What Does the AAT Qualification Involve?

Posted by: Patricia Barlow Post Date: 12th January 2016

The full AAT qualification has three levels, from Foundation to Professional. As you move through each level, you’ll cover similar elements but in more depth, gradually building up a detailed knowledge of professional accounting.

The running themes throughout all of the levels are financial accounts and management accounts. Let’s take a look at what you’ll learn about these broad areas at each stage of your studies.

Financial accounts in AAT

At Foundation level (level 2) you learn the very basics of financial accounting. This starts with an understanding of double entry bookkeeping, which is the basis of the accounting system.

What does aat qualification involve?

At Advanced level (level 3) you build on this understanding, learning to create the final accounts for sole traders and partnerships, including the profit and loss account and the balance sheet.

At Professional level (level 4) this knowledge is built on further. This time the final accounts statements are created for limited companies, and the knowledge learnt at both of the previous levels is required to be able to do this.

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Management accounts in AAT

On the Foundation Certificate you learn the fundamentals of cost accounting. This includes understanding what cost accounting is and why it is required.

On the Advanced Diploma this is built on, and you’ll see how cost accounting is used to work out pricing for products, and the importance of tracking the costs associated with these products. Budgeting is introduced so that you can see the importance of any company tracking its costs and sticking to a well-defined budget.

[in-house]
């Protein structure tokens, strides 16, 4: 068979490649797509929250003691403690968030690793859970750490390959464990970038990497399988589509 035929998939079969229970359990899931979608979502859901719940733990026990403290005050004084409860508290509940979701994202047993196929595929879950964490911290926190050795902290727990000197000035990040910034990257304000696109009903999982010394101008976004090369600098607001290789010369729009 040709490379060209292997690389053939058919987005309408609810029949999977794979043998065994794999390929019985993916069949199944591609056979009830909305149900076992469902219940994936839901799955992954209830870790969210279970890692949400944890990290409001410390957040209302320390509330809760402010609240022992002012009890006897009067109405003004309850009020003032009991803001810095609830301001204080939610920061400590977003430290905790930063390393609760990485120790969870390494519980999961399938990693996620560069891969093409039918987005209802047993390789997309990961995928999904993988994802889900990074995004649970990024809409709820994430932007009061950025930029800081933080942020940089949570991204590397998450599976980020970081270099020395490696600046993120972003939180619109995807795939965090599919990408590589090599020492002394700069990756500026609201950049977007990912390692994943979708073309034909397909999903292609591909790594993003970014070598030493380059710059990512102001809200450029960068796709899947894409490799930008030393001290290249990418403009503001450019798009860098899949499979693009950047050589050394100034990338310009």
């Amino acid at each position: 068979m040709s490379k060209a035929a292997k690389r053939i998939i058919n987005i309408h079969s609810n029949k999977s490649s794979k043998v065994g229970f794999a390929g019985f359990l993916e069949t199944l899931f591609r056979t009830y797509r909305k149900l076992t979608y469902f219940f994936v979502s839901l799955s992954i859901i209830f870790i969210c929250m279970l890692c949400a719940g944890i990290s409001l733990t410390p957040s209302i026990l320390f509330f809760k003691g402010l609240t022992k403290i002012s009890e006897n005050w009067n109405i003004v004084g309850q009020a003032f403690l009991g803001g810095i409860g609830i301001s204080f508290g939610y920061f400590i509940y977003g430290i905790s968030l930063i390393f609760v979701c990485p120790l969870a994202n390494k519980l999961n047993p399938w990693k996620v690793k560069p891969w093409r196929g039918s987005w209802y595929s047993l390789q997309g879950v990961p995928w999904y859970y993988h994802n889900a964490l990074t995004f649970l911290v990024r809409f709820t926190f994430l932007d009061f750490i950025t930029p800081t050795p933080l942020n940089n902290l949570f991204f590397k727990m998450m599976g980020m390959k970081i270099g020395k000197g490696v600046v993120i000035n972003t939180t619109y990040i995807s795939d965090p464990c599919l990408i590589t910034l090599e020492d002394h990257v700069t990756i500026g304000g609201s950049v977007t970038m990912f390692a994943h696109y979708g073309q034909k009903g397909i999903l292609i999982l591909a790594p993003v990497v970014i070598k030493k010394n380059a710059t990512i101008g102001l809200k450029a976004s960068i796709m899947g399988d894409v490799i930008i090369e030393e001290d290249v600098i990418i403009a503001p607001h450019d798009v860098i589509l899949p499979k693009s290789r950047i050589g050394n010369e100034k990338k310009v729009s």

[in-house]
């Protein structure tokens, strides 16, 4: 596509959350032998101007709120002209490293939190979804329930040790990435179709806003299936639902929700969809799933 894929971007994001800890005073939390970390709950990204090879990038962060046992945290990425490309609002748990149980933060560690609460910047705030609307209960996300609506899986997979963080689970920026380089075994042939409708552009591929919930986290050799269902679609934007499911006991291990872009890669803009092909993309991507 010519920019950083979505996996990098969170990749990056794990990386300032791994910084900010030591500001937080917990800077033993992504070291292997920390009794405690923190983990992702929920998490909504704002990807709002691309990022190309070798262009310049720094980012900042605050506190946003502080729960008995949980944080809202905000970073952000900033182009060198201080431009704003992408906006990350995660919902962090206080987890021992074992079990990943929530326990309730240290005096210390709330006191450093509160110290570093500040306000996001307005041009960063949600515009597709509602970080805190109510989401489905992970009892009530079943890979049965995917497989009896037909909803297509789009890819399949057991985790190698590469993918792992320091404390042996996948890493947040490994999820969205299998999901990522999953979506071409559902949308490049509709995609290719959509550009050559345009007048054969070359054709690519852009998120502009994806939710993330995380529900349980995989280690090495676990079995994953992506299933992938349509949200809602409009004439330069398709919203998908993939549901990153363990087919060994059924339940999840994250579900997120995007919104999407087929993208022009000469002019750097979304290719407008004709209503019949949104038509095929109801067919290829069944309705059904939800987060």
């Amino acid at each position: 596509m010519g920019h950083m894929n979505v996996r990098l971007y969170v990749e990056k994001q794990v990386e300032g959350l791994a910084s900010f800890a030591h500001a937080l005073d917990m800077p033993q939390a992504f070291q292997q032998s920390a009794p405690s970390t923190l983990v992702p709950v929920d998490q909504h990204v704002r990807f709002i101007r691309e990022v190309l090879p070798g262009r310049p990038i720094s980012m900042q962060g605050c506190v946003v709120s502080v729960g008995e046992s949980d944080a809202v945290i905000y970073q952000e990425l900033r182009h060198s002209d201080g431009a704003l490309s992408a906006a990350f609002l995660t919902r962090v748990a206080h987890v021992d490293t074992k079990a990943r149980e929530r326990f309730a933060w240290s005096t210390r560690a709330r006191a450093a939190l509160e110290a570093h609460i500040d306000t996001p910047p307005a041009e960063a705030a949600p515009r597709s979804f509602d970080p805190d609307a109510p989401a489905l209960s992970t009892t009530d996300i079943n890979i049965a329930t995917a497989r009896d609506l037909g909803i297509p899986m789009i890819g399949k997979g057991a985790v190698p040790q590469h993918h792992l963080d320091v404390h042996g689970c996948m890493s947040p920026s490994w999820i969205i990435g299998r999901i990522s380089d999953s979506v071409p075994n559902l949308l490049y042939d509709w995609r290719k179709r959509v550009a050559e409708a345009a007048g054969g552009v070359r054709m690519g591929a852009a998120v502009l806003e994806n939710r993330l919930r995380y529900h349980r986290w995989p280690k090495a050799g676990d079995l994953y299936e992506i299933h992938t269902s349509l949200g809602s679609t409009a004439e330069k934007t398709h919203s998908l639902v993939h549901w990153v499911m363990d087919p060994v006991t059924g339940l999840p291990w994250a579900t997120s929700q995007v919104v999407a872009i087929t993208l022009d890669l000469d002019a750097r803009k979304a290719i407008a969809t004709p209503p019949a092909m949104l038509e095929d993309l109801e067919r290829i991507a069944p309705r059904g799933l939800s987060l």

This knowledge is expanded on again during the Professional Diploma, where there is a unit dedicated to budgeting and the calculations required. There is also a unit that focuses specifically on business performance, and this builds on the basics from Foundation level and the calculations (such as break-even point and margin of safety) at Advanced level.

Additional AAT units

At all levels there are additional units that complement the financial and management accounting units.

At Foundation level the use of computerised accounts is covered, and this works together with the manual bookkeeping units looked at above.

At Advanced level there is a unit specifically about ethical behaviour in accountancy. This supports the financial and management accounting units, as it is important to behave ethically regardless of the type of accountancy role you have.

At Professional level you can undertake optional units. The two tax units build on the knowledge of financial statements learnt at the lower levels.

The key when studying the AAT qualification is to not think of the units as isolated, but to see how they link together and build on each other to give you a broader, better understanding of accountancy in theory and in practice.

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